Container-grown trees are fine for those who aren't weight-lifters


October 21, 2001|By Dennis Bishop | Dennis Bishop,SPECIAL TO THE SUN

Q. We are going to plant several shade trees in our yard this fall. Is there any advantage to buying a balled and burlapped tree instead of a container tree?

A. The one advantage of a balled and burlapped tree is that you can purchase larger trees. Balled and burlapped trees can be 6 inches or more in diameter, while container-grown trees are typically 3 inches or less. However, very few people plant trees larger than 3 inches in diameter. Container-grown trees are lighter and easier to handle. This is especially important for homeowners who are planting on their own.

Q. In early September I put down some fertilizer and some crab-grass preventer over bare spots in my yard, and then planted grass seed. I have watered regularly. It is now six weeks later and very few of the seeds have germinated. Do you know what may have caused the low germination?

A. Yes, more than likely the crab-grass preventer is causing the low germination rate. Crab-grass preventer is a pre-emergent herbicide that kills germinating seeds. It may kill other seeds besides the crab grass and should only be used on established lawns in the spring. It should never be used just before planting grass seed.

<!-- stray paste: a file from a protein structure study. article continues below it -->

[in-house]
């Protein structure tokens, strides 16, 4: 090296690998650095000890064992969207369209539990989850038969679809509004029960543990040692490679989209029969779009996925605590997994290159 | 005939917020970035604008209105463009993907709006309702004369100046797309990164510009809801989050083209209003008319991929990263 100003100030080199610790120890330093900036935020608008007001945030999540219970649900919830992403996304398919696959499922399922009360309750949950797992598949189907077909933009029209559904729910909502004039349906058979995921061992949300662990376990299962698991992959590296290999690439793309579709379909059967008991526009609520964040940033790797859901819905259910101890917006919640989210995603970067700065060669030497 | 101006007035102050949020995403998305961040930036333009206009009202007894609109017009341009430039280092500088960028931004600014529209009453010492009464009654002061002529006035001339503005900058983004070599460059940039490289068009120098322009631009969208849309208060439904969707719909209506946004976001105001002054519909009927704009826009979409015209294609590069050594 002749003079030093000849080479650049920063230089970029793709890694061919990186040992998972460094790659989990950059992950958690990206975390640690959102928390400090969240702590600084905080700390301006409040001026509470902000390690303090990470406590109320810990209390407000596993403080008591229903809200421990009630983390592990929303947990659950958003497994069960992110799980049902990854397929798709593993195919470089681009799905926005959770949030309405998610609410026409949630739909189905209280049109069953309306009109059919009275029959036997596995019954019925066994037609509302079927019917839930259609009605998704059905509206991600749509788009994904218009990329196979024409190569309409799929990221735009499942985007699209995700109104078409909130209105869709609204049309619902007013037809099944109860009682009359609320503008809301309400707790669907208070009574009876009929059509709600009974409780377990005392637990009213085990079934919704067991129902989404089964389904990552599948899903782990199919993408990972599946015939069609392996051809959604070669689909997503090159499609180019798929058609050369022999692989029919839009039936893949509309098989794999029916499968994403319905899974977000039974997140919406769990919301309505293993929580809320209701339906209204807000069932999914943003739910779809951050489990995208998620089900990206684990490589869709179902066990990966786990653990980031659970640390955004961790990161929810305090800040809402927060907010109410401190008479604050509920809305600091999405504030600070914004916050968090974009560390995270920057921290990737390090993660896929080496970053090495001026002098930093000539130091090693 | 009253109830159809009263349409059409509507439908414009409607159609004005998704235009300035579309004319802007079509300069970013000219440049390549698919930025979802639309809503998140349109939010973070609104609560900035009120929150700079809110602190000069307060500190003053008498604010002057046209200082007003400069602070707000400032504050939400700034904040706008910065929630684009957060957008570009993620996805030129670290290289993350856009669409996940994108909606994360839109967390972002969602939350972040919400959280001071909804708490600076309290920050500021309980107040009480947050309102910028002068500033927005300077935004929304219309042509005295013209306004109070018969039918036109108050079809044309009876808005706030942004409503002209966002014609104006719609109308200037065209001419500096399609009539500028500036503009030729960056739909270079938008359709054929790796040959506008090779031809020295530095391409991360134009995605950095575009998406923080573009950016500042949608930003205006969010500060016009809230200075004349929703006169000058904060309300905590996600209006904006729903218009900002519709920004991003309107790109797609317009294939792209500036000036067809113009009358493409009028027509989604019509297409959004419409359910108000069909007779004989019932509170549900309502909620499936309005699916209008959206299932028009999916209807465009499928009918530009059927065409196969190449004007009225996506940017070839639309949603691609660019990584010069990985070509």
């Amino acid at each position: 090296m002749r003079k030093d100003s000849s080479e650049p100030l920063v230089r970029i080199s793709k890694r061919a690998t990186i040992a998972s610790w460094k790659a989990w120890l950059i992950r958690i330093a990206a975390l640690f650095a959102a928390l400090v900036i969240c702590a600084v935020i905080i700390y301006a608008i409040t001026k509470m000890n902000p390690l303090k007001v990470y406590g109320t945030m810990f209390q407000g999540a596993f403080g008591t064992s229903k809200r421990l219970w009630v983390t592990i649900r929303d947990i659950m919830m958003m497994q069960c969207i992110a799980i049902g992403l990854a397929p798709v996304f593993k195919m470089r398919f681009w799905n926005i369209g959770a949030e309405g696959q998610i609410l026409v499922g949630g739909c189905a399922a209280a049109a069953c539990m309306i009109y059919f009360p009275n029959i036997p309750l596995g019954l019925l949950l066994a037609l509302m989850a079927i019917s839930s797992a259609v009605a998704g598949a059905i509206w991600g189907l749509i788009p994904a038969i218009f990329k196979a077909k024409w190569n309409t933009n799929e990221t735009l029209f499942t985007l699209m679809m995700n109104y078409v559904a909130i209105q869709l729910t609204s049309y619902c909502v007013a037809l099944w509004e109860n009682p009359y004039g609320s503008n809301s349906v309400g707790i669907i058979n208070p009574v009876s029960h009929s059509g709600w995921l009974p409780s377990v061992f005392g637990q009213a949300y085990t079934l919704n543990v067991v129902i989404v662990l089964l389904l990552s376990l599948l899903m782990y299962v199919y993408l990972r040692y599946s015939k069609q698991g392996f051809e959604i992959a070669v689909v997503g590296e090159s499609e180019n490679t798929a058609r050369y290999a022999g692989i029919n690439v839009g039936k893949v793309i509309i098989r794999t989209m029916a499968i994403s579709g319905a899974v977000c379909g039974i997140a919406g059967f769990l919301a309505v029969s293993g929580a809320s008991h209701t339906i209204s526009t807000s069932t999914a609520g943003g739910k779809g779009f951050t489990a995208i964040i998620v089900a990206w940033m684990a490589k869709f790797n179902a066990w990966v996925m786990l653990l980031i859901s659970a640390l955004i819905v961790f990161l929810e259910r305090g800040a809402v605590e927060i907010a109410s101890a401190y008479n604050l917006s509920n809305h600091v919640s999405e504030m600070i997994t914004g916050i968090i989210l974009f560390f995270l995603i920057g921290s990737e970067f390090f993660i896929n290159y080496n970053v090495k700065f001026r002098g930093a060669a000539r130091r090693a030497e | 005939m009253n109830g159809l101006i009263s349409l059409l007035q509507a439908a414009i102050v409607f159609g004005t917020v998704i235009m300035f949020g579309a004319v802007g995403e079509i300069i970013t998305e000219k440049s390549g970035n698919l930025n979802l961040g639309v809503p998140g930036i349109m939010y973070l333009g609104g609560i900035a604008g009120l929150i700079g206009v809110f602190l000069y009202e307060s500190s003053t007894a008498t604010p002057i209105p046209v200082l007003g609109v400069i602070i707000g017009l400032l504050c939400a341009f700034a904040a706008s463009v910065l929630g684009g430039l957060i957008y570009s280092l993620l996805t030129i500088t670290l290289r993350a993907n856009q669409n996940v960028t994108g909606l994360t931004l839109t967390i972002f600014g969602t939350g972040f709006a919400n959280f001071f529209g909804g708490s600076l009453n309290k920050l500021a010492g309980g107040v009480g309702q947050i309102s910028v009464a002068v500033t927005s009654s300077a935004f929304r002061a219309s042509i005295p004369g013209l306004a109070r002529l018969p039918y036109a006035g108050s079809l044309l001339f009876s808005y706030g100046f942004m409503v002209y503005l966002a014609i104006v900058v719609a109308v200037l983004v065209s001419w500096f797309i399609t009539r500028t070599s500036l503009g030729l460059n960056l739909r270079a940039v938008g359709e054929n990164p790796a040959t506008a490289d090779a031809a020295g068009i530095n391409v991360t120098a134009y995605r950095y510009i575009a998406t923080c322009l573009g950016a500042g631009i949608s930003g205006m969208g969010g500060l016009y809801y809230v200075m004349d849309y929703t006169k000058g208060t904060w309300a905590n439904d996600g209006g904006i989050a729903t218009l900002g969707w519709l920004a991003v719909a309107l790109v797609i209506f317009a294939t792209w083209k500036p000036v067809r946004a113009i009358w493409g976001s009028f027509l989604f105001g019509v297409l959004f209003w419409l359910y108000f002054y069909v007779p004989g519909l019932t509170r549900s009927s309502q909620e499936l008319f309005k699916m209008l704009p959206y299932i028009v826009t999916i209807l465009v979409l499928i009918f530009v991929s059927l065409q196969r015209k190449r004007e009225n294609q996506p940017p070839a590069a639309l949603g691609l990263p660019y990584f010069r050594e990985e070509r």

Q. I planted a bed of pansies a month ago, and they already have some problems. The leaves are turning brown and are covered with fuzz. Is this a disease and can I treat it?

A. The description suggests that your pansies have botrytis blight. This fungal disease attacks the leaves and turns them a papery brown. The fungus appears as gray fuzz on the leaves; hence its common name is gray mold disease. It is most serious during cool, damp weather. To help prevent botrytis, do not overcrowd plants and try to keep the foliage dry. Water in the morning, so the afternoon sun can dry the leaves. The blight can also be controlled with fungicidal sprays. Call the Home and Garden Information Center for a recommended fungicide.


1. Now is the time to lift your canna roots and dahlia tubers from the ground and bring them in for winter storage. Be sure to cut the tops off before storing them in a cool, frostproof basement or garage.

2. Dead branches can be easily seen when plants still have leaves. Remove them now before fall leaf drop.

Dennis Bishop is an urban horticulture educator for the Baltimore office of the Maryland Cooperative Extension Services. If you have a gardening or pest problem, you can call the Home and Garden Information Center hot line (Monday through Friday, 8 a.m. to 1 p.m.) at 800-342-2507. You can also e-mail questions, order publications and diagnose plant problems by visiting the Web site, www. / users / hgic.

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